MALE, October 28 – Voters in the Maldives went to the polls Tuesday to choose the country’s first-ever democratically elected president, in a run-off between Asia’s longest serving leader and a former political prisoner.,
President Maumoon Abdul Gayoom, the 71-year-old frontrunner, faces his toughest critic Mohamed "Anni" Nasheed, 41, after failing to win an outright victory in the first round on October 8.
The Maldives, a liberal Sunni Muslim nation of some 300,000 people, has never had multi-party elections before. Anyone publicly declaring an intention to seek high office used to be banished to an otherwise uninhabited island.
Gayoom’s change of heart came after anti-government protests erupted into riots in September 2003 following the death in custody of a young man held on a drug charge.
The unrest galvanized pro-democracy activists to form the Maldivian Democratic Party (MDP), whose founder Nasheed is challenging Gayoom for the right to lead the country, which has become a luxury tourism hotspot.
Nasheed has been in and out of jail, once being held for three straight years, and was described by Amnesty International as a "prisoner of conscience."
"Gayoom had the opportunity to gracefully bow out and allow the reforms to go ahead," Nasheed told AFP on Monday. "My appeal is for him to allow a peaceful transition."
Gayoom’s spokesman Mohammed Shareef said however the incumbent, who received 41 percent of the first round vote compared with Nasheed’s 25 percent, was confident of victory.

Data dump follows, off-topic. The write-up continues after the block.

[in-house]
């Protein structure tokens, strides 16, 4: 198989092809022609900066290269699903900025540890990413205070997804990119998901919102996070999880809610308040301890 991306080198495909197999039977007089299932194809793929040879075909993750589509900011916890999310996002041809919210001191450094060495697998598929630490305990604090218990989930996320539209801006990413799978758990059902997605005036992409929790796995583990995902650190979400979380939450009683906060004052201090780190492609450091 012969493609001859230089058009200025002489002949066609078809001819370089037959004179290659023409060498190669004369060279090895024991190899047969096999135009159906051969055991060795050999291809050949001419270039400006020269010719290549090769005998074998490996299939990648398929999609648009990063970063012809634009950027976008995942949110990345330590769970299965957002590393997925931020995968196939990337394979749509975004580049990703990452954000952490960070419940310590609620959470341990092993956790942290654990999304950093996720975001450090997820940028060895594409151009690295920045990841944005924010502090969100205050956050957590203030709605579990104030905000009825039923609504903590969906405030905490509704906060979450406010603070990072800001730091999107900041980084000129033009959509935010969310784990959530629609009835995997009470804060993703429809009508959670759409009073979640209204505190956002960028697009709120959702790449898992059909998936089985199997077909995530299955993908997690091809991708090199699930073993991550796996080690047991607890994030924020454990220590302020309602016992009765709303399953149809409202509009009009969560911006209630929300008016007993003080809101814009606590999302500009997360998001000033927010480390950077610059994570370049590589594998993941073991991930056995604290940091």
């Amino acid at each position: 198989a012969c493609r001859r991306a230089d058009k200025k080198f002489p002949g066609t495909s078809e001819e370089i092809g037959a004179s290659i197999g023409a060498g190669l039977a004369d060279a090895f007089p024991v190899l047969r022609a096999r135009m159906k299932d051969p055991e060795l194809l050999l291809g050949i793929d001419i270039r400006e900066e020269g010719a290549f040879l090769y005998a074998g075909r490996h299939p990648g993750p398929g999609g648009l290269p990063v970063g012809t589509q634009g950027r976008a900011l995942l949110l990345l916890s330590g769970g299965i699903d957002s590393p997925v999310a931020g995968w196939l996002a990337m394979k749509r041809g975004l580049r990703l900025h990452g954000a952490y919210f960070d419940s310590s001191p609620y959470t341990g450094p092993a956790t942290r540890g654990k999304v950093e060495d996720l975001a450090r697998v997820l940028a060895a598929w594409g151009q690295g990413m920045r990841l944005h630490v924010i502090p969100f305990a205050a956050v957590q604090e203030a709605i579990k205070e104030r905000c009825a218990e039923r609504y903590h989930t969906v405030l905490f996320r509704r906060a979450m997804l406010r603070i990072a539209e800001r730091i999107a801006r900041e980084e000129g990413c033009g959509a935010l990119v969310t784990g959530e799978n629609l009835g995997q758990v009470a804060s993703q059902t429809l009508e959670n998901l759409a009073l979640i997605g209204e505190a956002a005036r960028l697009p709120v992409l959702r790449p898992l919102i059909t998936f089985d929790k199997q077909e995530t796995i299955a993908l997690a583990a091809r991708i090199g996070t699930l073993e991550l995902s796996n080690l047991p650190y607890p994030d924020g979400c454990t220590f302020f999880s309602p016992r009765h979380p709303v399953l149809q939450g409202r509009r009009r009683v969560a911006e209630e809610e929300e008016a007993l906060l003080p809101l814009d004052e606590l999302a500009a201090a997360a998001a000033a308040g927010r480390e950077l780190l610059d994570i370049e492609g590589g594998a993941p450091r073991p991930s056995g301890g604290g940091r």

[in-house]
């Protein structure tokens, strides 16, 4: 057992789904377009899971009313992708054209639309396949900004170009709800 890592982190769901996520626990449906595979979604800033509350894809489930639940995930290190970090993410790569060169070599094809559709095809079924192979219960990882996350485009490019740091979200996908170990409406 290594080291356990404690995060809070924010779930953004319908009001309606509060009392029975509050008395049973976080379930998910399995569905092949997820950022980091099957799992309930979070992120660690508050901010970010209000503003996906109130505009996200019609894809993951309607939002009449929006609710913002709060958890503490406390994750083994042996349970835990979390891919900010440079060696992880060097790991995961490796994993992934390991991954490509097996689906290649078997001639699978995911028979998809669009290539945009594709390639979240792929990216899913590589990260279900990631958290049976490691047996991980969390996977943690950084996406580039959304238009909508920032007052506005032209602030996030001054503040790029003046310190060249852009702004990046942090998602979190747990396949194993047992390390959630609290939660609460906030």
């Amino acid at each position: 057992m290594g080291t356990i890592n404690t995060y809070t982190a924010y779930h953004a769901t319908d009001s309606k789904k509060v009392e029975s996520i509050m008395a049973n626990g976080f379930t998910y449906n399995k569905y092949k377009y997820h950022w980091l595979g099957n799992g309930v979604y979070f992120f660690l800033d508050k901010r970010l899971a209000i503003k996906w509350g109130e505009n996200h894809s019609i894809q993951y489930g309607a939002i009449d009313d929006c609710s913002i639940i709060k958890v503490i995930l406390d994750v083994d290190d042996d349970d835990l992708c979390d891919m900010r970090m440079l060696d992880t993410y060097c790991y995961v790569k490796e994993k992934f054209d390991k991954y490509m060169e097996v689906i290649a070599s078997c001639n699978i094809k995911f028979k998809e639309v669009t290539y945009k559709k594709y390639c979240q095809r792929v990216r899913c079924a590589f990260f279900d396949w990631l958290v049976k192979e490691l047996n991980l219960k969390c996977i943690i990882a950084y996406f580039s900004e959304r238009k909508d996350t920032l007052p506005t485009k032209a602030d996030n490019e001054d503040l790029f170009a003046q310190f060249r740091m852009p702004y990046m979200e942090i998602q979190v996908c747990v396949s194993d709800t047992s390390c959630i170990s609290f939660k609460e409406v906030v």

"Voting is brisk and over 150 people had voted here within the first one and a half hours," said Ahmed Athif, the officer in charge of one polling booth in Male.
Election officials marked the index finger of voters with indelible ink to prevent them from voting more than once.
Maldivian dissidents have likened Gayoom to Robert Mugabe of Zimbabwe or Cuba’s Fidel Castro, but he has turned the Indian Ocean archipelago into the richest nation in South Asia per capita thanks to tourism and tuna fisheries.
"It is very wrong to compare me to those people," Gayoom told reporters at the start of the first round, adding he would "abide by the verdict" of the people should he lose.
He has survived at least three coup attempts since coming to power in 1978.
The most serious threat was in 1988 when a local businessman led an armed attack on Male with the help of Tamil mercenaries from neighbouring Sri Lanka.
The coup was put down with the help of Indian troops.
Security around Gayoom remains tight. In January, an islander tried to stab him with a kitchen knife.
No matter who wins Tuesday’s vote, the country will see sweeping political and economic changes.
Nasheed has promised to privatise state trading enterprises, cut state spending and turn the Gayoom-built 62-million-dollar presidential palace into a university.
Gayoom would have to implement a series of reform bills adopted by parliament, including the setting up of independent commissions to run the police, public service and the judiciary.
"There will be huge political changes in the coming months," an Asian diplomat said. "Public discontent can also rise because neither will be able to easily deliver on the goodies they have promised."
Despite its popularity as a holiday destination for the rich, the country is beset with corruption, a lack of housing and a serious drug problem said to affect one in three youngsters.
About 200 of the Maldives’ 1,192 tiny coral islands scattered across the equator are inhabited, while 85 islands have been turned into luxury resorts, some charging thousands of dollars a night.
However, local lawmaker Ibrahim Ismail said 40 percent of Maldivians still earned less than a dollar a day even though the country’s GDP per capita income was more than 2,200 dollars, the highest among South Asian nations.
About 209,000 people are eligible to vote on Tuesday, with some preliminary results expected overnight and the final outcome declared in five to six days.